Welcome to the Manchua tech hub

Thoughts on ZipRecruiter’s Top 10 list


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The New Hampshire tech sector received a significant boost in July when the Manchester-Nashua corridor landed in the eighth spot on ZipRecruiter’s list of “the next top 10 cities for tech jobs.” After digesting the fact that this region was defined as a city (would we call it Manchua?), there were many self-congratulations and woo-hoos buzzing on our social media channels.

Is this good for us? Absolutely. Look at the company we keep on that list – Austin, Texas, Raleigh, N.C., Nashville, Tenn., Eugene, Ore., to name a few.

Part of becoming a tech hub is talking the talk and using rankings such as this in our marketing and messaging.

The magazine Fast Company helped when they pushed out the ranking in their story stating that “Manchester provides a quaint New England feel with easy access to Boston and Portland without city-sized costs of living” and described the area as “steeped in tech industry roots.”

Another part of being a true tech hub is having a high enough concentration of tech companies ranging from startups to name brands in a single region. If one draws a line from Nashua to Manchester, over to Portsmouth and down along the coast to the Massachusetts line and back to Nashua, this region has roughly 81 percent of the state’s tech workers. So we can check that box as well.

But as we look a bit deeper, we see that our projected growth rate for the tech sector is half the national average. And we have workforce challenges that are currently unmet – in terms of finding and training tech workers, and in luring and keeping them here.

Vision needed

While every region has its own uniqueness in terms of geography, industry concentrations and demographics, successful tech hubs do share some commonalities. These include urban centers, higher-education institutions, a culture that is attractive to younger workers, and creative public-private partnerships that were formed around a longer term vision.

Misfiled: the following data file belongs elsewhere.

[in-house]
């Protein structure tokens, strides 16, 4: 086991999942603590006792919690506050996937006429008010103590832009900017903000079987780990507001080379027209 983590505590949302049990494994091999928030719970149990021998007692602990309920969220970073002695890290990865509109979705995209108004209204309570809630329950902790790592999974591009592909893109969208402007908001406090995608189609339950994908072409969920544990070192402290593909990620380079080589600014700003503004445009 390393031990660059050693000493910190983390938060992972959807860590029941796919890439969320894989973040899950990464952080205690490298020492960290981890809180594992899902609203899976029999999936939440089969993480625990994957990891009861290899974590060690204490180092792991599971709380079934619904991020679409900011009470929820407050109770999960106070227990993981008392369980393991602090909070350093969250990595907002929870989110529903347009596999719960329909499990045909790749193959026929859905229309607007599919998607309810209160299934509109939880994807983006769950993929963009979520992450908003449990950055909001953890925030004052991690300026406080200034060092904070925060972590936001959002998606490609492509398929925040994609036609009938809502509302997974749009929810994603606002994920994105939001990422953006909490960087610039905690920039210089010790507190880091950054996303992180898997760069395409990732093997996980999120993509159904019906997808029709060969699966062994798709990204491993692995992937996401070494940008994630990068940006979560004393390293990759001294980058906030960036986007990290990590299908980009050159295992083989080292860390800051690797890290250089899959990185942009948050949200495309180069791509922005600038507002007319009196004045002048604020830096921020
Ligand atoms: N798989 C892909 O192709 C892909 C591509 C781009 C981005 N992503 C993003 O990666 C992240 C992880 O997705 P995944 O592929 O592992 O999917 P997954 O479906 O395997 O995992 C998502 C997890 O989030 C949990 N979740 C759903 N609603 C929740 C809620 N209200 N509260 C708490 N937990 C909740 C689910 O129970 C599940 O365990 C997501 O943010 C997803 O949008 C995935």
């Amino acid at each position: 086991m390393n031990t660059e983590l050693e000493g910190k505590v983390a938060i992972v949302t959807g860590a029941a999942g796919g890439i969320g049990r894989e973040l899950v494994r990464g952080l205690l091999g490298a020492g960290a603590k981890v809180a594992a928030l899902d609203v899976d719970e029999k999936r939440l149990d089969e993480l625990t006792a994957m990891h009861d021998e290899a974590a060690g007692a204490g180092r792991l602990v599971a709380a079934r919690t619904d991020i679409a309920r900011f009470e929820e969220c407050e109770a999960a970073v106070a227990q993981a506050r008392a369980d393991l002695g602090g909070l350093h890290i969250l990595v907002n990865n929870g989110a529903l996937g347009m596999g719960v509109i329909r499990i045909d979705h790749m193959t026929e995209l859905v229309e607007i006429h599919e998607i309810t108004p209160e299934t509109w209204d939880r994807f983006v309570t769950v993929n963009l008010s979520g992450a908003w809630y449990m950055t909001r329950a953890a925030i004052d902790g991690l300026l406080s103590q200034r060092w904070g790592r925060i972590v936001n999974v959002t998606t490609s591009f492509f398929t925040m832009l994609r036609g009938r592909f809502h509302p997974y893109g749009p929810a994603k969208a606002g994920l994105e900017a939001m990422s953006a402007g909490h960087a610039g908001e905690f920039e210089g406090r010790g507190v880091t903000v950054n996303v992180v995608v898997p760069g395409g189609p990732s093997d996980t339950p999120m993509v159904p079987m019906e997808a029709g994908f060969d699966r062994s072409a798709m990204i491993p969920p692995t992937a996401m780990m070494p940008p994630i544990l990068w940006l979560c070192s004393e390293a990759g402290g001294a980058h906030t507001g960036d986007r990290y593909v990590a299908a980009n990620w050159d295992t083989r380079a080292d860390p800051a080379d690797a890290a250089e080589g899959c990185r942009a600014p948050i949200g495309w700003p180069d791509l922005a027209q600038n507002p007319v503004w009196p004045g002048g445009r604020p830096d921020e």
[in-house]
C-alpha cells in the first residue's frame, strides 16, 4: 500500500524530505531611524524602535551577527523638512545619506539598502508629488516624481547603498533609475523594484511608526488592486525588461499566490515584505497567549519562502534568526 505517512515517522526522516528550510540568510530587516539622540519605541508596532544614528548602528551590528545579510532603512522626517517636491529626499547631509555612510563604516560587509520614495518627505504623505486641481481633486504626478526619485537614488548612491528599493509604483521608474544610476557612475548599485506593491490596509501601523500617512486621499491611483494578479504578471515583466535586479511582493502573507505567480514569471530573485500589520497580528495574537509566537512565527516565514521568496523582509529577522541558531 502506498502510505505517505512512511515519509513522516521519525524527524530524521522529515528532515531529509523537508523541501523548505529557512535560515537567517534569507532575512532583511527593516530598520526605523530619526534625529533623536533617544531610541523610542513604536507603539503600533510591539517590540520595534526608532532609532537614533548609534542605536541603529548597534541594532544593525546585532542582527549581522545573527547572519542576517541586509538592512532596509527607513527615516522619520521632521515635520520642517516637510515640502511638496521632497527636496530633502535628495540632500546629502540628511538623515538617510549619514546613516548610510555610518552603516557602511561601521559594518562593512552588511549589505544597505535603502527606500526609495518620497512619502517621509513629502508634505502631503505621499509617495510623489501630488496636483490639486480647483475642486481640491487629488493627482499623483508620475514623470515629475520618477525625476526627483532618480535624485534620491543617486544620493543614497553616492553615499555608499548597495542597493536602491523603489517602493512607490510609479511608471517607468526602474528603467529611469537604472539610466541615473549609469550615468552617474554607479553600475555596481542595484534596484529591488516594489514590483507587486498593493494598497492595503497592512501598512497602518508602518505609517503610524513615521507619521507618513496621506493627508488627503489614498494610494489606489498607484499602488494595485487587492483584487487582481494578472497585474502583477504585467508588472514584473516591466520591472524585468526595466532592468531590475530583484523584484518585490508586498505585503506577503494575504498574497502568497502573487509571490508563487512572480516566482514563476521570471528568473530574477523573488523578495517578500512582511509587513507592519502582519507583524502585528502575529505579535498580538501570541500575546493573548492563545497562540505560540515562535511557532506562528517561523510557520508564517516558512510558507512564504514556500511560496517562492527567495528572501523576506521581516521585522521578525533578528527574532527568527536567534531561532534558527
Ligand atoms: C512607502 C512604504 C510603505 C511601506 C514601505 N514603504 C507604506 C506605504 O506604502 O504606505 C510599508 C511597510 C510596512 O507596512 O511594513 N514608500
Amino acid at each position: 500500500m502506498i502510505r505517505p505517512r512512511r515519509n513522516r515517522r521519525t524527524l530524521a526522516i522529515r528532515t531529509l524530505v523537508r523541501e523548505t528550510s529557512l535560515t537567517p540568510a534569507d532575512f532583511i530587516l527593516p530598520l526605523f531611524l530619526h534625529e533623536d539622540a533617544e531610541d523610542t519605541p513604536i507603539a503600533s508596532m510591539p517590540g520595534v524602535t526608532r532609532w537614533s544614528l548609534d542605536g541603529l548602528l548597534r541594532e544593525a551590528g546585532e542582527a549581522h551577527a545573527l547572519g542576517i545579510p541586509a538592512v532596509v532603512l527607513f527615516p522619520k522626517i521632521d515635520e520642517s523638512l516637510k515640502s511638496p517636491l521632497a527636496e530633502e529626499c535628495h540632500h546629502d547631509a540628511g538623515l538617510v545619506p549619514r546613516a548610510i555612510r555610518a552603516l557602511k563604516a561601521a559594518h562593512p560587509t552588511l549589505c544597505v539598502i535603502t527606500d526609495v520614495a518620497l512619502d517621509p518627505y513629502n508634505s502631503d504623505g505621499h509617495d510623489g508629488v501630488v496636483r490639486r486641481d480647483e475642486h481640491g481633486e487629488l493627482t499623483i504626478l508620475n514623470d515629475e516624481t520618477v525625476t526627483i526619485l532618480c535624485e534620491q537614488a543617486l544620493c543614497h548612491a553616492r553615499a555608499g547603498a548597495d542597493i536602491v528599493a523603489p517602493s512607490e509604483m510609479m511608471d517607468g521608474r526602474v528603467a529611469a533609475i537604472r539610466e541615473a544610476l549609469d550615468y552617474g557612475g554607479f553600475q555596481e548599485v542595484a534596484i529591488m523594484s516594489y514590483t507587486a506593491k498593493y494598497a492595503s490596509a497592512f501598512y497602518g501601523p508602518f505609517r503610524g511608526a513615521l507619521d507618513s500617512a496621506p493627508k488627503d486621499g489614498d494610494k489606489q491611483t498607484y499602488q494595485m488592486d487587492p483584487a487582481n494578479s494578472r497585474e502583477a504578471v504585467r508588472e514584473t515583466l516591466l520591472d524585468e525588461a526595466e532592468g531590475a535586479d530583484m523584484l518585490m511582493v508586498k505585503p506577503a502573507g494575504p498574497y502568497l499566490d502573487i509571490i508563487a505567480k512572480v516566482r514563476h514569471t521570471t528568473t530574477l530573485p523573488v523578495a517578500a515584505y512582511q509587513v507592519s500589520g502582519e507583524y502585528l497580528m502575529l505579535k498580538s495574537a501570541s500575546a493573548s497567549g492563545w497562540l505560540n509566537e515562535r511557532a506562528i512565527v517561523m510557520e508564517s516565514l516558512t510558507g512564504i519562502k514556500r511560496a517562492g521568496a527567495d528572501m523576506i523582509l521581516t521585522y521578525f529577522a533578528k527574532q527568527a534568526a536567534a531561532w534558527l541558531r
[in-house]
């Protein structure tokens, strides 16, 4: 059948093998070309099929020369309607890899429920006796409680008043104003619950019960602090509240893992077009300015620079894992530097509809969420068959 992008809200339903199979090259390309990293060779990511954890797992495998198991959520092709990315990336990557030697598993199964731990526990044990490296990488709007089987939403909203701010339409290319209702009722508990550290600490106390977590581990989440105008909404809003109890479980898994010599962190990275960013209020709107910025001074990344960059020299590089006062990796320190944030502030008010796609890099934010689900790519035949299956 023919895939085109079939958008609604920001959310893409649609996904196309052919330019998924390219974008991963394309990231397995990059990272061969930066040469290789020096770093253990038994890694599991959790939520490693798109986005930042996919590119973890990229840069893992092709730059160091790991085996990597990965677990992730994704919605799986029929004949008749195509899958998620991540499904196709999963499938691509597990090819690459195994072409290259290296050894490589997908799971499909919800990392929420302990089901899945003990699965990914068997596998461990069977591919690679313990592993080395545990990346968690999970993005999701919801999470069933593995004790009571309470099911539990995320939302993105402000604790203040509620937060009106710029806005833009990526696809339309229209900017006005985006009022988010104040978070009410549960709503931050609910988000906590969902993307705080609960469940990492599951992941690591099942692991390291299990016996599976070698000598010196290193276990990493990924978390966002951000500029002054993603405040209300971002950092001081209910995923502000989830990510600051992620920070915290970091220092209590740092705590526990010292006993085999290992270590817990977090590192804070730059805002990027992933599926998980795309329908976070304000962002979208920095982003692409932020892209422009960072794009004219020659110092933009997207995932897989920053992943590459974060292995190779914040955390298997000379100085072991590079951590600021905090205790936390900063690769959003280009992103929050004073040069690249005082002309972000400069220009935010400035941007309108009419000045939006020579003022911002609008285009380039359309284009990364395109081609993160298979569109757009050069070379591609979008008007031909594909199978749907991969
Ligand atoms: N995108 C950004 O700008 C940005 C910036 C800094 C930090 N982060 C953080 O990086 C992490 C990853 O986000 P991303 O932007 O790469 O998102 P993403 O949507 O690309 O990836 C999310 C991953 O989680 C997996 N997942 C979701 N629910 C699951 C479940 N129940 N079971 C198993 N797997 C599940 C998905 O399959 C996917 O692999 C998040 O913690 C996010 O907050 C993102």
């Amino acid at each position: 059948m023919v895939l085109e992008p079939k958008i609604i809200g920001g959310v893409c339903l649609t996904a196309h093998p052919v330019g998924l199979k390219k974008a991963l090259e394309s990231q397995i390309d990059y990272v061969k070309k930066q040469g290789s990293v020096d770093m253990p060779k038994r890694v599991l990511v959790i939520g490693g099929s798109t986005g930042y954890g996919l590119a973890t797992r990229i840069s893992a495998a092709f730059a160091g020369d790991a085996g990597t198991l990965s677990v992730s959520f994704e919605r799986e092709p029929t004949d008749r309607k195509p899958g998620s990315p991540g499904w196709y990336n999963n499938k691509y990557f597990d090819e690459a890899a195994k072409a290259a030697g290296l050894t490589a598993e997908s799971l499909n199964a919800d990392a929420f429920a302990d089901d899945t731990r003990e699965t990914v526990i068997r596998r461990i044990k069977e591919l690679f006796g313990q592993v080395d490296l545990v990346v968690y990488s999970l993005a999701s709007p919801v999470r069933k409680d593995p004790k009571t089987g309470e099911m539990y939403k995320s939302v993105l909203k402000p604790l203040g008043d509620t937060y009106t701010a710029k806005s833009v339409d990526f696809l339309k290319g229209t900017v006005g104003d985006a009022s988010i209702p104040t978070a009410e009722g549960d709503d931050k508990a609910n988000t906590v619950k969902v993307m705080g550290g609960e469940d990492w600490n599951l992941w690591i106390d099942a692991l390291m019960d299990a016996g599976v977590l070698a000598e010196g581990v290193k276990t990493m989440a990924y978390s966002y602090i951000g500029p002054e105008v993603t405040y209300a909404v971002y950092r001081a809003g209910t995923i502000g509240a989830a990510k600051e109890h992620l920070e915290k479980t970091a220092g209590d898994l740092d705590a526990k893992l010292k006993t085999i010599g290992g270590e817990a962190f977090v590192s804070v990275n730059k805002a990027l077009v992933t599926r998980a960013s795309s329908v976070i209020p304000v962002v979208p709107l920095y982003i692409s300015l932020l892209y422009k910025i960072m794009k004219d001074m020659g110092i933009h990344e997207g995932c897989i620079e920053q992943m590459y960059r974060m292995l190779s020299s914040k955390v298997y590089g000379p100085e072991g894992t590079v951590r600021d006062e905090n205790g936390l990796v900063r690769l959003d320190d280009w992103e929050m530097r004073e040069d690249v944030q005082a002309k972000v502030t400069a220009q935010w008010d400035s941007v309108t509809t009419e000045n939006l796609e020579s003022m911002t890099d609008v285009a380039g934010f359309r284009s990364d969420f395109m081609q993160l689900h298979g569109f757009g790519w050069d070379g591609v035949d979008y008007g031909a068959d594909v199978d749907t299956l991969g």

We are currently lacking the vision that needs to then tie into a long-term plan. However, there are pockets of conversations occurring now around workforce development, demographic trends, the need to market New Hampshire to attract more working professionals and companies, and the need for more research to understand where the most potential for growth exists.

In the coming months, the NH High Tech Council plans to focus on pulling these pieces together and pushing for the necessary research we need to have in hand to craft a long term growth strategy for the tech sector.

As Bill Norton cited in his recent article on Denver’s growth, there are two key elements at play: focusing on a region that has the most potential for growth; and looking to the long term by developing a 10-15 year plan to stimulate that growth

In short, we need to play off our strengths and potential to determine if “Manchua” deserves this top 10 rating nationally for future tech jobs.

Matt Cookson is president of Cookson Strategic Communications and executive director of the NH High Tech Council.

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